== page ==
When We Don’t Know What We Don’t Know

I’ve noticed something occur multiple times in the past few weeks where something was communicated, and there it was laid out straightforward and the information didn’t just quite click.

There were a few occasions where I had written instructions to people at work thinking I was making it easier for them by having the information in writing for them to refer back to. But they didn’t follow the instructions.

In another situation, I was given instructions about particular policy on pricing. I even read the email multiple times for doing what I had to do. But it wasn’t until someone said it to me that I was able to understand. I felt kind of dumb because I was really trying to follow the directions and just didn’t understand. It did, however, make me more understanding of those who didn’t absorb the information in my emails.

There was a third situation where my boss asked me to look over a PowerPoint presentation someone had prepared. She did a lovely job including screenshots in the slides and was well versed in the subject to be able to explain it. As I read the slides, I felt they needed some explanation of the topics she only listed.

I mentioned to her that it’s helpful for people learning information for the first time to hear and see it, but she was adamant that the the presentation was perfect the way it was and the procedures could be provided in a document later on.

Fortunately, I mustered up enough self control to be tactful and not angrily point out that our boss had asked for my feedback for a reason. I just stated my points and offered my help if she wanted it. Her supervisor was copied in my email reply so I left it at that. He gently suggested we meet and I scheduled it for the next day to give myself time to cool down.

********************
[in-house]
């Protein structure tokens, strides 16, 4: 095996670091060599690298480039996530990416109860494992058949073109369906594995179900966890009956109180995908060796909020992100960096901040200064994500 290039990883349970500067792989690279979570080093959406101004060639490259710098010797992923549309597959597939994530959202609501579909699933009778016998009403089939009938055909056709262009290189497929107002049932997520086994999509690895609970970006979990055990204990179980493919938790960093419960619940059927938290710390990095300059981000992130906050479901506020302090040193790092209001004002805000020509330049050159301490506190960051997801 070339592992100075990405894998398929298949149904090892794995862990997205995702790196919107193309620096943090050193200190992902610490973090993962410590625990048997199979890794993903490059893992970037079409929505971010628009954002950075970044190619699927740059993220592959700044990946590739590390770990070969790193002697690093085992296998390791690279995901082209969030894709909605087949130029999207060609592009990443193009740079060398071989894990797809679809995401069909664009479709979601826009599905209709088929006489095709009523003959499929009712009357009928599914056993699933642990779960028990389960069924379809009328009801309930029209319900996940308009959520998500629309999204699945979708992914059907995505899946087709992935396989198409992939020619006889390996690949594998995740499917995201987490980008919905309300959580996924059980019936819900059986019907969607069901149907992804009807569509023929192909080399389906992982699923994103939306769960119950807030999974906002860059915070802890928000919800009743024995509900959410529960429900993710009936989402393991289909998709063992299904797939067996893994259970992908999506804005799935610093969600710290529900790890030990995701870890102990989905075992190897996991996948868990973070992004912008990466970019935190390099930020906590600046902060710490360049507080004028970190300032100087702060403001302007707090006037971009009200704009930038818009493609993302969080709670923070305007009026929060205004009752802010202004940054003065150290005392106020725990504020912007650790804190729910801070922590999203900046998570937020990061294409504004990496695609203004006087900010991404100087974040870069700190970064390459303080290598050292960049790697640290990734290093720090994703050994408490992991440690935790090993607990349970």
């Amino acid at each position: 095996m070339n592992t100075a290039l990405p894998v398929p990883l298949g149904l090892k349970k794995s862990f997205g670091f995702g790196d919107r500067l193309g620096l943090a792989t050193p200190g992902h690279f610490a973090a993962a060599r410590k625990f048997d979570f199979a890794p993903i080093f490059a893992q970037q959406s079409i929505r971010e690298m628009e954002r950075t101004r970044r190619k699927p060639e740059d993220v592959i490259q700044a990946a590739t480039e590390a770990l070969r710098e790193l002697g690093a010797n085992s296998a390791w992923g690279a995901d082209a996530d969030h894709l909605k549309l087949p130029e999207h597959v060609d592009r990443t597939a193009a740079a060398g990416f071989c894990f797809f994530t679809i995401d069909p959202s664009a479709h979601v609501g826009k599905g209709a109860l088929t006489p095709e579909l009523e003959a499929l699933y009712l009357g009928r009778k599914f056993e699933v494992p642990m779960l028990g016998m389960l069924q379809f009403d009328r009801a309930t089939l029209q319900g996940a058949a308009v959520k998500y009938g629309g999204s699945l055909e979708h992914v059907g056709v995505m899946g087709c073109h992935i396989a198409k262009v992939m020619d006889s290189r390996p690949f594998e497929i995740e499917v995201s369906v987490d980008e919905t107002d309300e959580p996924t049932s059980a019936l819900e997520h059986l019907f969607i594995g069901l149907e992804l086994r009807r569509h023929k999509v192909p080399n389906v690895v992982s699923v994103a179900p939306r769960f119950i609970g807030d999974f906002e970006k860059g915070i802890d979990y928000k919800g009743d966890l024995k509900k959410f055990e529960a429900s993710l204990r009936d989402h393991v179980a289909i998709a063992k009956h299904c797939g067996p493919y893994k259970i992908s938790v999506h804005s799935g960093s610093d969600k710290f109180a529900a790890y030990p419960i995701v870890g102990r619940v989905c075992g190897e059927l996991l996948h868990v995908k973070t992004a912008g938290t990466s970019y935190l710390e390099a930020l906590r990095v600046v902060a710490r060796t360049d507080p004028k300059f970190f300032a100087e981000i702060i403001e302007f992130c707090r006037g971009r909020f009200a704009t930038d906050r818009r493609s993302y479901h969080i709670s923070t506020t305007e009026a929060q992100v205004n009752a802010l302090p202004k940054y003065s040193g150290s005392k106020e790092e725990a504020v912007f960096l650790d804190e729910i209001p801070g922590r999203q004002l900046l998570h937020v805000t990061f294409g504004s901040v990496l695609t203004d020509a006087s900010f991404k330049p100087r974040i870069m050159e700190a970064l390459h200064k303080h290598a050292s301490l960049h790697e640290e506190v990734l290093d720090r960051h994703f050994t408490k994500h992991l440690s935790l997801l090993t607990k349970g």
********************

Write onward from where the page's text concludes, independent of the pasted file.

When we for together she still felt the slides didn’t need to be changed. Finally, I couldn’t keep quiet anymore and I said it. Our boss, “asked for my opinion and this is it”. I wished I didn’t say it like that but I couldn’t help it anymore. My opinion was sought for a reason. I did try to be softer with her as I gathered the info to add to the slides, after all, I didn’t know anything about the subject, she was the expert. I hope she was pleased with the outcome and would see that it would help people understand the information she would be presenting.

All of these situations remind me of Easter. People had been waiting for the Messiah for hundreds, maybe a few thousand years even, and still didn’t understand. Even those who had the privilege of being a part of his ministry didn’t understand what he was really saying about being the Savior. Like at the Last Supper when Jesus was talking about having to die Matthew 16:21, or when the apostles told Thomas they had seen Jesus after the resurrection John 20:24-29, or when the people at the temple didn’t understand what Jesus was talking about when he said he could destroy the temple and rebuild it in three days John 2:19. It wasn’t until after the resurrection that the started to understand what he had been saying John 20:9.

I’m not really sure what the solution is, other than being open to revising our opinion as our understanding increases and being patient with those who don’t quite get it yet.